Table 3. Recommended minimum detectable concentrations of drugs in oral ﬂ uid.
Standards Australia proposed target concentrations (ng/mL) 6-AM = 6-Acetylmorphine, MDMA = methylenedioxymethamphetamine, THC = ∆9-tetrahydrocannabinol.
Clin Biochem Rev Vol 27 August 2006 I 153 Table 4. Selected mass spectrometric methods used to quantify some common drugs in oral ﬂ uid.
LOQ (volume of specimen) ng/mL (AM, MA, MDMA, MDEA etc) 500 µL (0.1-0.2 ng/mL) 6-AM = 6-acetylmorphine, AM = amphetamine, APCI = atmospheric pressure chemical ionization, MS2 = MS/MS, MA = methamphetamine, MDMA = methylenedioxymethamphetamine, MDEA = methylenedioxyethylamphetamine, LOQ = limit of quantiﬁ cation – note some methods have used limit of detection in validation, * most methods also measure benzoylecgonine, ecgonine methyl ester and other metabolites of cocaine.
(workplace, street, etc) there is a need to ensure a level of It is now expected that laboratories in many parts of the quality assurance takes place to ensure that the devices are world, including the author's own laboratory, are subject to used as recommended by the manufacturer and sufﬁ cient some form of certiﬁ cation or accreditation process. Most quality issues have been addressed to ensure optimum and commonly laboratories conform, or should conform to the consistent performance. This includes the training of staff, ISO/IEC 17025 standard.89,90 This means that laboratories the running of suitable quality controls and participation in testing batches of specimens would also employ blank external proﬁ ciency tests.85 samples, samples with known concentrations (calibrators) and quality controls to ensure the results of each batch of The principles of good laboratory practice do need to be also specimens meet appropriate laboratory performance criteria. considered for on-site testing. In practice this may be more Only results from those batches where performance criteria are difﬁ cult given that the environmental conditions and location satisfactorily met are therefore accepted. All other results are are much less controlled than a laboratory. Nevertheless, rejected and the analysis repeated. Additionally the methods it is imperative that the collection and testing process is as used must be fully validated and comply with International controlled as is reasonably feasible and the staff performing harmonised guidelines.91 the collection of specimens and the testing are properly trained, otherwise it is likely that initial on-site results will be In addition, most laboratories take part in some form of less reliable. This may produce a higher rate of FP and FN.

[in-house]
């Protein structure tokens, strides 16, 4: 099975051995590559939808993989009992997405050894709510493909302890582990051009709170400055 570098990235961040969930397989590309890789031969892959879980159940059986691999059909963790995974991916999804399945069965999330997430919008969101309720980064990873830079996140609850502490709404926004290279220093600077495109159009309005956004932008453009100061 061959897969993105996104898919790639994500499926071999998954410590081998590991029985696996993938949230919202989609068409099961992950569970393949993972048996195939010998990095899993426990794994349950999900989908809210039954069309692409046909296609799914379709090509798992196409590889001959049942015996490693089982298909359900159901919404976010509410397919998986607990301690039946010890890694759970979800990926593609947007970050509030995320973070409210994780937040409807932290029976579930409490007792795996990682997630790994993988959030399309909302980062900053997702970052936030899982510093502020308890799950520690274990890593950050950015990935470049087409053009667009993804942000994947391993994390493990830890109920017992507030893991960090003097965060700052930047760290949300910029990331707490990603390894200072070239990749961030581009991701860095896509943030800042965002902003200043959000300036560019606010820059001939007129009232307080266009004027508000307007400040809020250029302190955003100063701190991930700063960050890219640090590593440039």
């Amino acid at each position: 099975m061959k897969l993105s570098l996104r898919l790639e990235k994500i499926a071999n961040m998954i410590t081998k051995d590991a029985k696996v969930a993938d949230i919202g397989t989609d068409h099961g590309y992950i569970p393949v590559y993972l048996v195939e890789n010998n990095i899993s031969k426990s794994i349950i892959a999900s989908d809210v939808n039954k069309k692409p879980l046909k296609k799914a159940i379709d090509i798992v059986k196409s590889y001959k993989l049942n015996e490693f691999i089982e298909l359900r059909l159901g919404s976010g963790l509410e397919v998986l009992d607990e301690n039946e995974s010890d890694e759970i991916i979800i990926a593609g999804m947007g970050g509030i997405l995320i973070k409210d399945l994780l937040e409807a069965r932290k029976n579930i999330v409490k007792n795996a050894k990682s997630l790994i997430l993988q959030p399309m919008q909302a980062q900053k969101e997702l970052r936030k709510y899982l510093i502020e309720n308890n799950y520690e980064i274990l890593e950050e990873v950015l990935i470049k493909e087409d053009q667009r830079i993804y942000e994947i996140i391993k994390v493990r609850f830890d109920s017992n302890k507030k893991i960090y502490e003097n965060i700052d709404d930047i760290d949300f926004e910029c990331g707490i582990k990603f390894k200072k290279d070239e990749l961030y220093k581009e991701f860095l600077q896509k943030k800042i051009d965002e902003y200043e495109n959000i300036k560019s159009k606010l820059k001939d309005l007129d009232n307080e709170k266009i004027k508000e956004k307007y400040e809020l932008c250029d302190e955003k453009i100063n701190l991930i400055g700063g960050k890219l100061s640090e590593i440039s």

proﬁ ciency test to independently assess their ability to detect drugs. One program in oral ﬂ uid has been reported.92 The last decade has seen a revolution in the development of In essence this means that there are checks and balances for alternative specimens for drug analysis. The use of oral ﬂ uid using laboratory-based test kits including their calibrations and has been found to offer signiﬁ cant promise when detection monitoring their performance. When cassettes by themselves of relatively recent use of drugs is sought in a non-invasive or cassettes placed in readers are used in the testing location manner. Technological advances do allow on-site detection of 154 I Clin Biochem Rev Vol 27 August 2006 drugs, but there are technical issues in relation to collection in saliva under stimulated and nonstimulated conditions. of oral ﬂ uid and in the variability of drug concentrations (of J Anal Toxicol 1993;17:338-41.
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Competing interests: None declared.